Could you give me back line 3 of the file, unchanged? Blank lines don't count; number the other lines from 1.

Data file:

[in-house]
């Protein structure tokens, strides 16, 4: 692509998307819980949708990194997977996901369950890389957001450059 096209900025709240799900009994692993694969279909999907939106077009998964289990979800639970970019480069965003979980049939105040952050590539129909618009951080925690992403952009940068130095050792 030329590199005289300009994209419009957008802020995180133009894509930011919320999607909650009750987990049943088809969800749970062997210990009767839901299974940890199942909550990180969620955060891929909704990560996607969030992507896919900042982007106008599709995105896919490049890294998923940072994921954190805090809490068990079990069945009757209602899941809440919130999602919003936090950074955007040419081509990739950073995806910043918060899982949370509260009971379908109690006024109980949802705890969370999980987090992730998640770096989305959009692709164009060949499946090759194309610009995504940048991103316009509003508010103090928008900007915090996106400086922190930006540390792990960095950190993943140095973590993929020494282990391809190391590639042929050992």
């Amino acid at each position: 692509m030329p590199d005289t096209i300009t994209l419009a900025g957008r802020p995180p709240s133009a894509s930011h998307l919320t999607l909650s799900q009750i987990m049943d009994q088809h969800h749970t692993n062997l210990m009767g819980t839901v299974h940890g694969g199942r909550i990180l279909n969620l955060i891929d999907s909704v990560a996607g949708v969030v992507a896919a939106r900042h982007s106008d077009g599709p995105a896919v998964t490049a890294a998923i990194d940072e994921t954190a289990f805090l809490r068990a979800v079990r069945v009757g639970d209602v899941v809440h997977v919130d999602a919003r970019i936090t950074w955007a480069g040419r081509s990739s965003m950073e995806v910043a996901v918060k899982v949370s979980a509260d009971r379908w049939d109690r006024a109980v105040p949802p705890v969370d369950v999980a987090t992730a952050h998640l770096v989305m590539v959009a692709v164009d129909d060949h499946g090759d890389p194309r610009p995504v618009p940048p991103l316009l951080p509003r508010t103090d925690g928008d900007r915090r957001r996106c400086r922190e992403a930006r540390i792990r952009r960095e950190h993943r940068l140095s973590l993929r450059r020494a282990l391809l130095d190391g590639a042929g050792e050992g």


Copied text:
């Amino acid at each position: 692509m030329p590199d005289t096209i300009t994209l419009a900025g957008r802020p995180p709240s133009a894509s930011h998307l919320t999607l909650s799900q009750i987990m049943d009994q088809h969800h749970t692993n062997l210990m009767g819980t839901v299974h940890g694969g199942r909550i990180l279909n969620l955060i891929d999907s909704v990560a996607g949708v969030v992507a896919a939106r900042h982007s106008d077009g599709p995105a896919v998964t490049a890294a998923i990194d940072e994921t954190a289990f805090l809490r068990a979800v079990r069945v009757g639970d209602v899941v809440h997977v919130d999602a919003r970019i936090t950074w955007a480069g040419r081509s990739s965003m950073e995806v910043a996901v918060k899982v949370s979980a509260d009971r379908w049939d109690r006024a109980v105040p949802p705890v969370d369950v999980a987090t992730a952050h998640l770096v989305m590539v959009a692709v164009d129909d060949h499946g090759d890389p194309r610009p995504v618009p940048p991103l316009l951080p509003r508010t103090d925690g928008d900007r915090r957001r996106c400086r922190e992403a930006r540390i792990r952009r960095e950190h993943r940068l140095s973590l993929r450059r020494a282990l391809l130095d190391g590639a042929g050792e050992g």